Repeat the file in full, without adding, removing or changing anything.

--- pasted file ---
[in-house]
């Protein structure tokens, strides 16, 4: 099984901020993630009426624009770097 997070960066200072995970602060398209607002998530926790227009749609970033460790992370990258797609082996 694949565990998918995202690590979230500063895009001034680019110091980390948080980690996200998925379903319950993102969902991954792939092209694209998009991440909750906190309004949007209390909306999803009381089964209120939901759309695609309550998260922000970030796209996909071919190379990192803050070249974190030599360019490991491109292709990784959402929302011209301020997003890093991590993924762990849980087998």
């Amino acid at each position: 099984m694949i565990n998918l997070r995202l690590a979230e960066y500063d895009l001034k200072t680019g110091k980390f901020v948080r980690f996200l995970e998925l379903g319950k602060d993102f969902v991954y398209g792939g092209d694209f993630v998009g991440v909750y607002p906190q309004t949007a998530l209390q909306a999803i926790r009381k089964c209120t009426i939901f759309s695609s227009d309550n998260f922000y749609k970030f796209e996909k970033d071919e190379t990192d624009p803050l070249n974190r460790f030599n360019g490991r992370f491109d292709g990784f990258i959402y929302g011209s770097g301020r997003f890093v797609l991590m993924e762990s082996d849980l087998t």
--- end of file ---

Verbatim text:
[in-house]
């Protein structure tokens, strides 16, 4: 099984901020993630009426624009770097 997070960066200072995970602060398209607002998530926790227009749609970033460790992370990258797609082996 694949565990998918995202690590979230500063895009001034680019110091980390948080980690996200998925379903319950993102969902991954792939092209694209998009991440909750906190309004949007209390909306999803009381089964209120939901759309695609309550998260922000970030796209996909071919190379990192803050070249974190030599360019490991491109292709990784959402929302011209301020997003890093991590993924762990849980087998």
């Amino acid at each position: 099984m694949i565990n998918l997070r995202l690590a979230e960066y500063d895009l001034k200072t680019g110091k980390f901020v948080r980690f996200l995970e998925l379903g319950k602060d993102f969902v991954y398209g792939g092209d694209f993630v998009g991440v909750y607002p906190q309004t949007a998530l209390q909306a999803i926790r009381k089964c209120t009426i939901f759309s695609s227009d309550n998260f922000y749609k970030f796209e996909k970033d071919e190379t990192d624009p803050l070249n974190r460790f030599n360019g490991r992370f491109d292709g990784f990258i959402y929302g011209s770097g301020r997003f890093v797609l991590m993924e762990s082996d849980l087998t």